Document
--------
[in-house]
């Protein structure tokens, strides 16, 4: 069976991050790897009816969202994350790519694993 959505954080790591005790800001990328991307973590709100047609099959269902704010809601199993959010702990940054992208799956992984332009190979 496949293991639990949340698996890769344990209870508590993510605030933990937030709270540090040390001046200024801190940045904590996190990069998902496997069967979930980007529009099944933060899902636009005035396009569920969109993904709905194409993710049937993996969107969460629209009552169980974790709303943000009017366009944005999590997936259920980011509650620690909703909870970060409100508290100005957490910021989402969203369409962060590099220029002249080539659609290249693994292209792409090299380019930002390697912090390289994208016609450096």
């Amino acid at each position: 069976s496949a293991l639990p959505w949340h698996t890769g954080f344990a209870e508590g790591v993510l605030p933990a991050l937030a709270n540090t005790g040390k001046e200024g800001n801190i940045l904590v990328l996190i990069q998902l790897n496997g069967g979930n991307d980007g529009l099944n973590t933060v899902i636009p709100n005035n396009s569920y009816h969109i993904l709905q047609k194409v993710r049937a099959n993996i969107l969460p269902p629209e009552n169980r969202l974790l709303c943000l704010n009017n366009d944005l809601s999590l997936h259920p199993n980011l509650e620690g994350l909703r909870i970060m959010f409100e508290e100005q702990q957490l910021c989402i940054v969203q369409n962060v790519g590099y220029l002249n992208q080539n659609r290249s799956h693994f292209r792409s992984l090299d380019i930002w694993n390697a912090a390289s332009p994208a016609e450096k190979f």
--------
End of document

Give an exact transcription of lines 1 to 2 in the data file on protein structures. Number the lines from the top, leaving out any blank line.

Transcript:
[in-house]
């Protein structure tokens, strides 16, 4: 069976991050790897009816969202994350790519694993 959505954080790591005790800001990328991307973590709100047609099959269902704010809601199993959010702990940054992208799956992984332009190979 496949293991639990949340698996890769344990209870508590993510605030933990937030709270540090040390001046200024801190940045904590996190990069998902496997069967979930980007529009099944933060899902636009005035396009569920969109993904709905194409993710049937993996969107969460629209009552169980974790709303943000009017366009944005999590997936259920980011509650620690909703909870970060409100508290100005957490910021989402969203369409962060590099220029002249080539659609290249693994292209792409090299380019930002390697912090390289994208016609450096």